Philip Freneau "On Mr. Paine's Rights of Man" p. 369

· Relates to the Revolutionary War - 1795

· Fire brand Paine came from England to America and ended up in France which was more revolutionary. Paine was an extreme for the American revolution. He was a conservative in many ways. Conservatives wanted to change what needed changing and leave other things alone. The French revolution went a bit far with the beheadings.

· Freneau praises Thomas Paine: "Thus briefly sketched the sacred rights of man, / How inconsistent with the royal plan! / Which for itself exclusive honor craves, / Where some are masters born, and millions slaves" (1-4).

· In the old system you have a hierarchy where authority flows downward from God ¯ to king ¯ to aristocracy ¯ to pheasants.

· During this period was the idea of natural rights or natural law as opposed to the idea based on diving law and on top-down hierarchy. They looked to nature to find patterns in nature. The drawback is that you will find whatever you are looking for. If you look for democracy you will find democracy; if you look for hierarchy you will find hierarchy.

· While this tended to reflect the mood of those who were looking, there was still a common outlook of what the natural law was. For them, it was that all men are created equal. They believed that the law applies to all people equally, and even the king is not above the law.

· There are modern implications towards the president as to whether or not he is above the law or below the law. These preoccupations and concerns go back to the founding of our nation. We don't want a monarch to do whatever he wants to do.

· During this period we despise the crown: "With what contempt must every eye look down / On that base, childish bauble called a crown" (5-6).

· "From Reason's source, a bold reform he brings, / In raising up mankind, he pulls down kings" (13-14). Natural law is found by reason. This is a different way than before. In the middle ages, reason came from God, revealed through scripture and other authority, and you were forced to submit to it. Now, the idea of how reason worked was changing. A scientific world view was emerging It was that you experiment and study things around you to discover how things are, and do not simply base your opinions on what someone else has told you.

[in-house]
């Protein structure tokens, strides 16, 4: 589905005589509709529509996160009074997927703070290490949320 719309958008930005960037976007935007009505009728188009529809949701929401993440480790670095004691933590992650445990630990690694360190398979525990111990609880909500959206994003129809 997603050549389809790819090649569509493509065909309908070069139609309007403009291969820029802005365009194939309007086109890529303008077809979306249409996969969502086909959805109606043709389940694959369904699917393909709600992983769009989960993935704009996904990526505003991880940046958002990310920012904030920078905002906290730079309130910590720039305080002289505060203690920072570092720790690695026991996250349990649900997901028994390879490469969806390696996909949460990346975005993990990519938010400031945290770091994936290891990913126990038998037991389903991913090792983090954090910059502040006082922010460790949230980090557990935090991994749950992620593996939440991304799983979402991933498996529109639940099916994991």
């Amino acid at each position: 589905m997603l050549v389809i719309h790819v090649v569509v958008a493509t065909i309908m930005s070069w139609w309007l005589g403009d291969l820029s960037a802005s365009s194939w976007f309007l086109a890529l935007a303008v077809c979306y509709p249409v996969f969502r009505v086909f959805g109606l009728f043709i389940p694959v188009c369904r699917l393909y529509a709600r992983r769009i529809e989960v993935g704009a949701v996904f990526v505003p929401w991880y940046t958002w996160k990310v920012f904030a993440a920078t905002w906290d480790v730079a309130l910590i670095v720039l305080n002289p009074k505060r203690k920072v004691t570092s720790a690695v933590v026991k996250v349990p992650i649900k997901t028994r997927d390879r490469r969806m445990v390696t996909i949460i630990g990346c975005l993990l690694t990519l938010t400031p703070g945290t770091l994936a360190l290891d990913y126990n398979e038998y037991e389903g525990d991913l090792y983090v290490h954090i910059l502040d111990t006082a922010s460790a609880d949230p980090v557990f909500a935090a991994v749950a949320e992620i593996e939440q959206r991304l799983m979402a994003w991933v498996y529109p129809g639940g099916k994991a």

· "Who, that has read and scanned the historic page / But glows, at every line, with kindling rage, / To see by them the rights of men aspersed, / Freedom restrained, and Nature's law reversed" (25-28).

In the middle ages hierarchy was quite natural. It was the way God intended things to be and if you wished different you were being unnatural. If you wished yourself a higher spot, you were thought to be sent by Satan to overturn the hierarchy and replace God at the top of the hierarchy. This is another view of nature, that nature is a clock working things out according to a divine plan of God.

· "Columbia, hail! Immortal be thy reign: / Without a king, we till the smiling plain; / Without a king, we trace the unbounded sea, / And traffic round the globe, through each degree; / Each foreign clime our honored flag reveres, / Which asks no monarch, to support the stars" (35-40).

This is the end of the century and the US is an established operation. We are able to plow our fields without having a king. Before it was thought that there needed to be a king and authority in order to be productive. This led to the argument that a democracy would not work because people are too corrupt and they need the controlling or guiding influence of authority over them to make them go out and work. This was part of the American vision to influence others and become a beacon to the rest of the world about how they could do things without a king.